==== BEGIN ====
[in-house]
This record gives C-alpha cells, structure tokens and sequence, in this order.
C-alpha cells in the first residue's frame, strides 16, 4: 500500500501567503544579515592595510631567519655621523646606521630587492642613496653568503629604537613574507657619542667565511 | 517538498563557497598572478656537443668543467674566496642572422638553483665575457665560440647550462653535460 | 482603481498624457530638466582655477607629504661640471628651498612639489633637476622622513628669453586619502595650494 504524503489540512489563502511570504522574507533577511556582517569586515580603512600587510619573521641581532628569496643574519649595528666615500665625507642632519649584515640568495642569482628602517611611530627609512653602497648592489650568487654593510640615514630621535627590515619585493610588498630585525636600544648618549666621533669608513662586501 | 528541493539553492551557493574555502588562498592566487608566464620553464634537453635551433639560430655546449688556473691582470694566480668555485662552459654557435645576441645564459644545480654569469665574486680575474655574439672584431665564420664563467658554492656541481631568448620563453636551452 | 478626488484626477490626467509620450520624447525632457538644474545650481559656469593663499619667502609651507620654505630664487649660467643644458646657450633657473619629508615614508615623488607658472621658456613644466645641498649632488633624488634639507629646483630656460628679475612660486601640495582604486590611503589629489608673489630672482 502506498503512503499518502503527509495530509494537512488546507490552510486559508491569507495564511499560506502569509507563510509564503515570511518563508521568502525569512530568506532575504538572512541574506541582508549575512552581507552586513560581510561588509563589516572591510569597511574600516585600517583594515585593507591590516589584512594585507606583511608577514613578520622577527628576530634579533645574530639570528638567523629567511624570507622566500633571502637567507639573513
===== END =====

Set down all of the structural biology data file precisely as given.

[in-house]
This record gives C-alpha cells, structure tokens and sequence, in this order.
C-alpha cells in the first residue's frame, strides 16, 4: 500500500501567503544579515592595510631567519655621523646606521630587492642613496653568503629604537613574507657619542667565511 | 517538498563557497598572478656537443668543467674566496642572422638553483665575457665560440647550462653535460 | 482603481498624457530638466582655477607629504661640471628651498612639489633637476622622513628669453586619502595650494 504524503489540512489563502511570504522574507533577511556582517569586515580603512600587510619573521641581532628569496643574519649595528666615500665625507642632519649584515640568495642569482628602517611611530627609512653602497648592489650568487654593510640615514630621535627590515619585493610588498630585525636600544648618549666621533669608513662586501 | 528541493539553492551557493574555502588562498592566487608566464620553464634537453635551433639560430655546449688556473691582470694566480668555485662552459654557435645576441645564459644545480654569469665574486680575474655574439672584431665564420664563467658554492656541481631568448620563453636551452 | 478626488484626477490626467509620450520624447525632457538644474545650481559656469593663499619667502609651507620654505630664487649660467643644458646657450633657473619629508615614508615623488607658472621658456613644466645641498649632488633624488634639507629646483630656460628679475612660486601640495582604486590611503589629489608673489630672482 502506498503512503499518502503527509495530509494537512488546507490552510486559508491569507495564511499560506502569509507563510509564503515570511518563508521568502525569512530568506532575504538572512541574506541582508549575512552581507552586513560581510561588509563589516572591510569597511574600516585600517583594515585593507591590516589584512594585507606583511608577514613578520622577527628576530634579533645574530639570528638567523629567511624570507622566500633571502637567507639573513